GOD be with the days when Emily O'Reilly was a journalist. The nation's Information Ombudsman was lost to the noble art many years ago when she crossed the line and headed for the public service.
It was a bad day for the media. Her critical faculties seemed certain to be blunted by the bureaucracy with which she is surrounded, not only as the Information Ombudsman, but also -- more topically -- as a member of today's dull-as-ditchwater Referendum Commission.
Her journalistic style rarely endeared her to her chosen subjects. I remember her inviting me to lunch when Eamon Dunphy and I were rebelling against the antics of the directors of Eircom. She wanted to write about our plans for D-Day, the imminent AGM.
It was a tempting invitation. She was witty, highly entertaining company with a razor-sharp tongue. She was also easy on the eye. The publicity she offered promised to attract more shareholders to the imminent AGM of small investors.
I knew Emily well enough to be aware that she was a dangerous journalist with whom to tangle. A lunch of good humour and light banter would not guarantee soft publicity. She would not be bought off by a smoked salmon sandwich.
The lunch went remarkably well -- so well, that I eagerly looked forward to her article.
A few days later, when I had read it, I felt as though she had put a bayonet in my back.
She cut me down to size with a few well-directed blows.
That is Emily O'Reilly -- perverse in her independence and impartiality. In nobody's pocket.
Thankfully, she never changed. Last week, she earned her keep in the public service. She put the wind up several of the most powerful bastions of secrecy.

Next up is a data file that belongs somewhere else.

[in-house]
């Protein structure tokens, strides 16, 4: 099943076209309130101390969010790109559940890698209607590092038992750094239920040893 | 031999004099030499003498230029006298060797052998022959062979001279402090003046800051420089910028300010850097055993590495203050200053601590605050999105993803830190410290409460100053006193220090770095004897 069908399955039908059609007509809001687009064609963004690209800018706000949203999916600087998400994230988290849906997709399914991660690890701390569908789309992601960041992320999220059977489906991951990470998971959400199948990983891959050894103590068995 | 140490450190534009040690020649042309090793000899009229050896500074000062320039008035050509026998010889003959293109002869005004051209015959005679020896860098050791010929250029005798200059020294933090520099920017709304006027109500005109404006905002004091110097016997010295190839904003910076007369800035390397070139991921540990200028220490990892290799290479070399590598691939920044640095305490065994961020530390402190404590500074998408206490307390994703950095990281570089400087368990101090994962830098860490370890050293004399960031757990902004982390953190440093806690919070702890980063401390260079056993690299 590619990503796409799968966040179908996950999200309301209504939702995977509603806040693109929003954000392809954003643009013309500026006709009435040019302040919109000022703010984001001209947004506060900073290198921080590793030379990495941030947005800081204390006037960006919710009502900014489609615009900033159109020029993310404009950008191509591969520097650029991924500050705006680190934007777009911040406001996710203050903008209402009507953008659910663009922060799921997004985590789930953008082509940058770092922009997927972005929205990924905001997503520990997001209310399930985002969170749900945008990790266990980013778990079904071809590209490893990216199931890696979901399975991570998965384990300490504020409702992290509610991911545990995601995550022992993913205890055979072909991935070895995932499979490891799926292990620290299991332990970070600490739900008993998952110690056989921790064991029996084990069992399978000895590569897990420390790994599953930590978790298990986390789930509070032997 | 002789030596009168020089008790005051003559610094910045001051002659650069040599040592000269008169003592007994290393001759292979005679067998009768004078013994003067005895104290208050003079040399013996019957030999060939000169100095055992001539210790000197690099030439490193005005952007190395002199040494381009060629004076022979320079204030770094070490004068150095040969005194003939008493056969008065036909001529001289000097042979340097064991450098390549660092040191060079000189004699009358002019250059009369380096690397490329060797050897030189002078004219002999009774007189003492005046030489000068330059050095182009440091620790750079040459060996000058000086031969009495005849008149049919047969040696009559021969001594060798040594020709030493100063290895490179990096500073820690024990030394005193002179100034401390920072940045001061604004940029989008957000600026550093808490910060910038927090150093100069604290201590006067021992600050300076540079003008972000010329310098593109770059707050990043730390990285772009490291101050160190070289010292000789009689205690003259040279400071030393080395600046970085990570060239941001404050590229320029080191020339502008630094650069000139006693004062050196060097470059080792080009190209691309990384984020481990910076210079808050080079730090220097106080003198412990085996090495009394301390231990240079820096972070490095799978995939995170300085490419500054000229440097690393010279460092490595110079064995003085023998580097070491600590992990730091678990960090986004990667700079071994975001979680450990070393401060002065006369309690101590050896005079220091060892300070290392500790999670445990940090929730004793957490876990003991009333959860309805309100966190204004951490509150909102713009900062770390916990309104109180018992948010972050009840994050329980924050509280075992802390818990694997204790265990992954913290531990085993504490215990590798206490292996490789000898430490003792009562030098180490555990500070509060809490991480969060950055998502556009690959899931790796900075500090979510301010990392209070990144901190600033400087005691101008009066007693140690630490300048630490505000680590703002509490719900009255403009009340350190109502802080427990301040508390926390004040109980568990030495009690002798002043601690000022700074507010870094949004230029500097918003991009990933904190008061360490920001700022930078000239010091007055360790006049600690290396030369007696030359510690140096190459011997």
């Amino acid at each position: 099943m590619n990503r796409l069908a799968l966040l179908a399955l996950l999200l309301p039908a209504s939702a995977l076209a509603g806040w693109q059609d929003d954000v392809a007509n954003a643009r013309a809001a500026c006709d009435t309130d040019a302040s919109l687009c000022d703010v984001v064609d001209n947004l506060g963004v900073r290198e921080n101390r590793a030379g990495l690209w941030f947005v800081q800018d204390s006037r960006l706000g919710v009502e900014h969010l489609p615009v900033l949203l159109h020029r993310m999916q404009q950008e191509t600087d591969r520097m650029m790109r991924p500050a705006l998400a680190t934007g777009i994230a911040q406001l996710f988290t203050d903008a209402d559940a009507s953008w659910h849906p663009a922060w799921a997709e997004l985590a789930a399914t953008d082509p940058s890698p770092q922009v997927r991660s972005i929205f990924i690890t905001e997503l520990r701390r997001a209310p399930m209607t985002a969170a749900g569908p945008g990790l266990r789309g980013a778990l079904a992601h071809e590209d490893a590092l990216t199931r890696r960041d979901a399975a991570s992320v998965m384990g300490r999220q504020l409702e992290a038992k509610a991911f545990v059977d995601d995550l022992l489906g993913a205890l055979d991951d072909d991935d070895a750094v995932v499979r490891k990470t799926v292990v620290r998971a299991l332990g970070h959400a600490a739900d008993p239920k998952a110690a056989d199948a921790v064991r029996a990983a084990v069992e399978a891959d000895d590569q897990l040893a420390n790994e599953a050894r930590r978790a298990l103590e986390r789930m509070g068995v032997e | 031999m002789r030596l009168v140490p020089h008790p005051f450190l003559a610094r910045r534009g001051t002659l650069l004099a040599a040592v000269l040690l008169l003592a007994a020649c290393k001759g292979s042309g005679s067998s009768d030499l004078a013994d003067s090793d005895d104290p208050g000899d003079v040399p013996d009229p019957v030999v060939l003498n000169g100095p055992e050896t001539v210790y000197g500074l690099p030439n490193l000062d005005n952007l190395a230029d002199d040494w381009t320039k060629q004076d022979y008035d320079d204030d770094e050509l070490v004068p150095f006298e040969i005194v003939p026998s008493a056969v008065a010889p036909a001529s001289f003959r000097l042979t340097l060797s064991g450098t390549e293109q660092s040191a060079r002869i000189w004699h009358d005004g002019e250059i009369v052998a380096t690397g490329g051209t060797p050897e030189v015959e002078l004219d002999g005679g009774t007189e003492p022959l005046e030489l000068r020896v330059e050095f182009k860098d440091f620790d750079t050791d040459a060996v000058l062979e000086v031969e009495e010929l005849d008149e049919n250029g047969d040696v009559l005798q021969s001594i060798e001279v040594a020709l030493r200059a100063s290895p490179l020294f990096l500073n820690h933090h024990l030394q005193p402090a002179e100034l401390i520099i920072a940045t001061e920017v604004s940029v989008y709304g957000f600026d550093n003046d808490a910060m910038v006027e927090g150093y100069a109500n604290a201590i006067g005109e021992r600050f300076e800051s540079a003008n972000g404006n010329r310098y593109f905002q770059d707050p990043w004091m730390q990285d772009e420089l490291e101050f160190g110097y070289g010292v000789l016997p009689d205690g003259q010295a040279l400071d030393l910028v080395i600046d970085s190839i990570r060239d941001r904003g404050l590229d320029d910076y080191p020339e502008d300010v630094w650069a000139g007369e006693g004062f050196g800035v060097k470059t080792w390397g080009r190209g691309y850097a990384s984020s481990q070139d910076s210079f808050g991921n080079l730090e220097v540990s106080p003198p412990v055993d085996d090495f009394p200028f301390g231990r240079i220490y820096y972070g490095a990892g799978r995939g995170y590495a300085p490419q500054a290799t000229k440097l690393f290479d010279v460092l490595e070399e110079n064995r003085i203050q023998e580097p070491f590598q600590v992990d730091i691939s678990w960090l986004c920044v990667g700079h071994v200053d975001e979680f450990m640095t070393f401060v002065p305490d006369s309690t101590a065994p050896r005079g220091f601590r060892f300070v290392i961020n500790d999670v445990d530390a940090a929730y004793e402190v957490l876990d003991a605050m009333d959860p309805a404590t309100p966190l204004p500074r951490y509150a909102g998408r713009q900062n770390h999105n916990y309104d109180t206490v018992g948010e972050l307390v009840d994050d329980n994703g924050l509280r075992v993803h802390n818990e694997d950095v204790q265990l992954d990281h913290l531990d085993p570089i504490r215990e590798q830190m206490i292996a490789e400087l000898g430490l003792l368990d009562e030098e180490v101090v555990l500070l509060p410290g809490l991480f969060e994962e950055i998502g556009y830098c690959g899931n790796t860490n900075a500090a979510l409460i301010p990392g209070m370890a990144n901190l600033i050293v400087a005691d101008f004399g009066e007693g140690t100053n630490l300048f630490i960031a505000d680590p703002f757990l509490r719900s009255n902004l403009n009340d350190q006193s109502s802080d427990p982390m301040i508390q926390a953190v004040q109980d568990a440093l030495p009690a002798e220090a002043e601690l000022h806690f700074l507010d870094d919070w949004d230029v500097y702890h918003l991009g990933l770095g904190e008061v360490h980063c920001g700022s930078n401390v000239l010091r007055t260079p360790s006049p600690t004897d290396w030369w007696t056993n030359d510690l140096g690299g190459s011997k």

Emily launched her annual report with a demand that Nama, the NTMA, the Central Bank and other protected state institutions be made subject to the Freedom of Information Act.
Emily has banged on about these bodies before; but her patience with government promises has now been severely tested. Not only was she pointing the finger at the three pillars of secrecy, she was upbraiding the government for the delay in updating the Freedom of Information Act. She accused her political bosses of having "traded" on its vows to reform the Freedom of Information legislation before the election.
"I'm still waiting," said the Ombudsman. "I think at this stage, to use an awful cliche, they have talked the talk -- and now they need to walk the walk."
I hope Emily has a watertight contract. In the tribal world of Irish party political appointments, people who challenge the parties in power tend not to be re-appointed.
Emily was on the button. Her timing was perfect because last week the Central Bank was in the frame. The Regulator -- and the auditors Deloittes -- owe us all an explanation after a liquidator was called into Bloxham stockbrokers. We need to know how Bloxham was cooking the books for five years while under the supervision of both watchdogs.
We need to ask the Central Bank how they never did sufficient checks to unearth the insolvency of one of Ireland's leading stockbrokers.
The obsession with secrecy at the Central Bank suggests that they have something to hide. Despite the arrival of two good men at the top (Regulator Matthew Elderfield and governor Patrick Honohan), the bank retains its siege mentality -- so lethal at the time of the banking collapse.